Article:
the rock and roll face came out early this year, huh?
(By the way, that’s Tzipi Livni on the right, preparing to present our case to the world.)
And by the way….since I spent much of last week being silly, I feel like I need to say a couple of things. The internet is ablaze with editorials, message boards, Twitter wars, and more about this conflict. I try not to waste, err, spend my time arguing with people I’ve never met who don’t feel like listening anyway. That said, I’ve been apolitical for too long and have to open my mouth. Truthfully, most of these thoughts reflect the mainstream opinion in Israel and probably around the Jewish world so whatever….in a few words:
- It’s been said a jillion times but what does the world want us to do? Fine, so you don’t approve of our response….but can someone sugggest another one?
- Anyone who is complaining about Israel the genocidal Nazi state who didn’t bat an eyelash during all the time that rockets were raining down on Sderot can go eff themselves. (To any readers who may have been offended, that stood for “falafel.”) 99.9% of the media outlets and people in this world didn’t give a rat’s tooseek then so pardon us for not giving a crembo what you think now.
- If you were an uninvolved news-watcher trying to figure out where you stand, shouldn’t you be at all influenced by the supporters of the cause? I got an email from someone whose opinion I really value a lot. He’s a left-leaning Israeli who’s very unhappy about what’s happening and thinks that our politicians are acting out of pre-election political interests. I love that Israelis and Jews are all over the map, a prism of varied views and beliefs, able to look in the mirror and place blame on ourselves. I really try to consider that maybe we’re not as right as we think all the time (who is?) and to not become emotionally hardened to the plight of innocent Palestinian victims. But I have always been deeply disturbed by vocal critics of Israel who are unwilling to accept ANY blame or point any fingers at the Palestinians for the matzav. When you strap on a bomb to kill civilians, or cheer in the streets when innocents die in Israel or on 9/11, or don’t do anything to stop those from firing rockets from your house, or don’t raise your voices to try to bring democracy or overthrow your government….anything to bring about internal change rather than just blaming the other party….really? That doesn’t say ANYTHING about you? When Israel pulled out of Gaza in 2005, this was a major concession. The response was smuggling in more arms, attacking checkpoints, things consistent to wanting to eliminate Israel. No one say anything bad about that? Are there Palestinians who see nuance, grey area, mourn for Israelis, and take responsibility for their government’s mistakes? Where are they? Are they blogging, updating their Facebook statuses, writing critical letters to their newspapers? What if you were in a personal relationship where the other party only pointed the finger at you and refused to take any responsiblity for his or her actions? Wouldn’t that say something about that person?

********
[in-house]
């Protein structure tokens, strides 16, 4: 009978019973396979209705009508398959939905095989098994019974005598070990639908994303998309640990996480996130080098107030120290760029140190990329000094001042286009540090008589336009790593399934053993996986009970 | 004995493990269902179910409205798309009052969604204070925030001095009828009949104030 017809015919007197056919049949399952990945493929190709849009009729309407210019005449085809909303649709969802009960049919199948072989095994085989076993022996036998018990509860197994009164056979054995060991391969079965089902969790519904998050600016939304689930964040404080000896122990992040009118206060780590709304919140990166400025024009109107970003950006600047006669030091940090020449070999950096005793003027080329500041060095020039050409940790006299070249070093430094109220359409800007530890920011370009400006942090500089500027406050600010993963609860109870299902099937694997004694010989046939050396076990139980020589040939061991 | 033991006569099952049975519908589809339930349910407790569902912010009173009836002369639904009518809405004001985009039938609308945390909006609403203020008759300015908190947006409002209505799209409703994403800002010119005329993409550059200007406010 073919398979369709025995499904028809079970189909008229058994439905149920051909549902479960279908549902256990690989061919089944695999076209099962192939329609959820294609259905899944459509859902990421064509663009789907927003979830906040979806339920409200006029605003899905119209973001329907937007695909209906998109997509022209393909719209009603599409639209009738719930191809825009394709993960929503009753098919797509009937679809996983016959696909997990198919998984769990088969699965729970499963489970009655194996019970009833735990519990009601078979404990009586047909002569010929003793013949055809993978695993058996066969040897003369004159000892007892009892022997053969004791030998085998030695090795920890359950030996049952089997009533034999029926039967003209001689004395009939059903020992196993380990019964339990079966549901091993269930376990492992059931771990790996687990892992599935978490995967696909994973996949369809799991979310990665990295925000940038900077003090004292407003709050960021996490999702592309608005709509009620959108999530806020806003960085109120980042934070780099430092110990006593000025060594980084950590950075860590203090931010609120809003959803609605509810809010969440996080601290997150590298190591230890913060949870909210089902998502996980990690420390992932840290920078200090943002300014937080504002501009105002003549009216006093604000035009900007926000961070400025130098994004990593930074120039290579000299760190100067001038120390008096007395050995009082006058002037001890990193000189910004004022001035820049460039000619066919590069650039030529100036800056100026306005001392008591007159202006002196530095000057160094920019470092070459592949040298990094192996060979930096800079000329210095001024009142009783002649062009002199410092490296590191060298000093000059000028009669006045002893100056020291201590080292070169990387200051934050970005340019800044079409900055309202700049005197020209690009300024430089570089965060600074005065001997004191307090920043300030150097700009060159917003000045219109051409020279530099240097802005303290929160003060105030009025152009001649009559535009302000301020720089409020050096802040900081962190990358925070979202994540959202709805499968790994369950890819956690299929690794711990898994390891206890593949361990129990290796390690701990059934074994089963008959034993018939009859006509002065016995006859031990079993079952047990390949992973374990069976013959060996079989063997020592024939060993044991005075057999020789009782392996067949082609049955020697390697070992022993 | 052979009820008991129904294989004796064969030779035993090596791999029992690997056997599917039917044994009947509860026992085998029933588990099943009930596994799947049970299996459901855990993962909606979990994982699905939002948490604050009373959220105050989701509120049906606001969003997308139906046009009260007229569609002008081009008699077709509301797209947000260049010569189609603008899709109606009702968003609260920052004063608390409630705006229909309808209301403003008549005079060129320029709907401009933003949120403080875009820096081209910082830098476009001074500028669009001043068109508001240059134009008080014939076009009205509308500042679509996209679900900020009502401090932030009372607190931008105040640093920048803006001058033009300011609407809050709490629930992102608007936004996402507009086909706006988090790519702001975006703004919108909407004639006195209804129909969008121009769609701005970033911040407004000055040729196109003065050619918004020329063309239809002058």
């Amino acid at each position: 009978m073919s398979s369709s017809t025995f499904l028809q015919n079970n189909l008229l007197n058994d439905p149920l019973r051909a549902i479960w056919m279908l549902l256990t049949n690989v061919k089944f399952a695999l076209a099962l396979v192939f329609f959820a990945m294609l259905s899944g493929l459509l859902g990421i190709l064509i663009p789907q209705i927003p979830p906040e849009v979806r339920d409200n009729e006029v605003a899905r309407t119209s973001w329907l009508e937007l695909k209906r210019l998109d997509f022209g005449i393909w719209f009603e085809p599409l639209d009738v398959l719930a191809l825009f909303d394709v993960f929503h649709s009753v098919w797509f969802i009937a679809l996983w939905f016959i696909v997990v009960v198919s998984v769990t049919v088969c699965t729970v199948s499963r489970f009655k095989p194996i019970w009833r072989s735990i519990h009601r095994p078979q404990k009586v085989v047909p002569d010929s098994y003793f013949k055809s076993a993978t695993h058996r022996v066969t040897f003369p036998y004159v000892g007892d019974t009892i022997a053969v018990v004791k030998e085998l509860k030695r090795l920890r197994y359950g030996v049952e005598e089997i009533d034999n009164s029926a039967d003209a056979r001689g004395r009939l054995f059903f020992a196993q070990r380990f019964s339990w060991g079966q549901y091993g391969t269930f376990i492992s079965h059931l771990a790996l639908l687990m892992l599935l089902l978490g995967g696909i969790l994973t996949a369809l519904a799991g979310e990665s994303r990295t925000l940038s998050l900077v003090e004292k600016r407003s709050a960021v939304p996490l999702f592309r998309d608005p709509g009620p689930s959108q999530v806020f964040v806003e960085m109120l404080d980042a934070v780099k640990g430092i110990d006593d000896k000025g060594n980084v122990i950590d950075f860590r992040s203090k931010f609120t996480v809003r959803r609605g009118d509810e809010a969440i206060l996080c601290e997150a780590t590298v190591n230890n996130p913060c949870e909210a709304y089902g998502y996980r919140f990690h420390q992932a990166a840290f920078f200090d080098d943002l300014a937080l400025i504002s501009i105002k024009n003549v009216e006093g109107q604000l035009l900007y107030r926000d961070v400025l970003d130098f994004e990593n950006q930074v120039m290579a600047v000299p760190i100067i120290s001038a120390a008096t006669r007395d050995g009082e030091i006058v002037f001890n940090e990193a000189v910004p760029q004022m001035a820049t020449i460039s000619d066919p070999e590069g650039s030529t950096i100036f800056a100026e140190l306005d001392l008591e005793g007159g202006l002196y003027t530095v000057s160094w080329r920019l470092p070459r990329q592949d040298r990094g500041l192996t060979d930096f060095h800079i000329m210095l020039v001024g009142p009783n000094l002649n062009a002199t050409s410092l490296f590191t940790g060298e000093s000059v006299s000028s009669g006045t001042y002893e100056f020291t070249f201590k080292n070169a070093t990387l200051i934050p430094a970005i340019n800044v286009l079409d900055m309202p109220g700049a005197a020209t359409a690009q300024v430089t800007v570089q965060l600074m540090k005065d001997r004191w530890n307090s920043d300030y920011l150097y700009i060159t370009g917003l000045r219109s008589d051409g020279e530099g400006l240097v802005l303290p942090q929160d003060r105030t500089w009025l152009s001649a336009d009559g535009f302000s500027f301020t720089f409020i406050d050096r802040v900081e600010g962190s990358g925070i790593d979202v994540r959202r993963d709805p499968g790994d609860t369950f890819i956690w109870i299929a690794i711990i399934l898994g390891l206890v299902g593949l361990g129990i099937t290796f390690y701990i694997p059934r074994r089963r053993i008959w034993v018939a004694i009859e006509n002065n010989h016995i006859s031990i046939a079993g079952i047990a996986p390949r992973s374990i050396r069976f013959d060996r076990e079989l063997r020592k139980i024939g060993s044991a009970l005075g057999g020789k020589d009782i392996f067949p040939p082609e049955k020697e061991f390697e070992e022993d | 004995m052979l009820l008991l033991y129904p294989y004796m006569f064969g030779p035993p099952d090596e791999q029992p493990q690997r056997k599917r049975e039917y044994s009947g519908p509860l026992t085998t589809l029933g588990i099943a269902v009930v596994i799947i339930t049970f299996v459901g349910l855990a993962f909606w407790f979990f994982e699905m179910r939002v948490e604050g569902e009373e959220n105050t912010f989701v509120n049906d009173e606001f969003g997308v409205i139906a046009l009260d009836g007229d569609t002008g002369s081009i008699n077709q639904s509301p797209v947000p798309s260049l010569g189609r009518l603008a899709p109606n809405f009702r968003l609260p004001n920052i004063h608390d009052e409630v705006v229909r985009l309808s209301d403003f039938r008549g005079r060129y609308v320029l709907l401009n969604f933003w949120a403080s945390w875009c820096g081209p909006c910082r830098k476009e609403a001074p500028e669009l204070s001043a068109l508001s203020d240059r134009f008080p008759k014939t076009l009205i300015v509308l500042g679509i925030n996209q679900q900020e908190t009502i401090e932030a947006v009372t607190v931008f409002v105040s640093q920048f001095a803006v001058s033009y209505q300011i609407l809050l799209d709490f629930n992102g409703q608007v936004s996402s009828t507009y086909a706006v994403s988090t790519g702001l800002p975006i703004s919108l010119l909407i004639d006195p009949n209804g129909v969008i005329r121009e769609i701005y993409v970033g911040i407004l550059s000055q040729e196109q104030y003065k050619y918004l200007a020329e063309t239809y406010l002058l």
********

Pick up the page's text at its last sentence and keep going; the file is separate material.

- I know this is soooo three minutes ago but that Iraqi blogger up there was strangely attractive.
- And finally, Roseanne Barr…you are a piece of trash loser. Seriously, Hollywood celebrities should generally stick to what they know and keep their mouths shut.
I ask you now, my loyal readers…so what are you doing?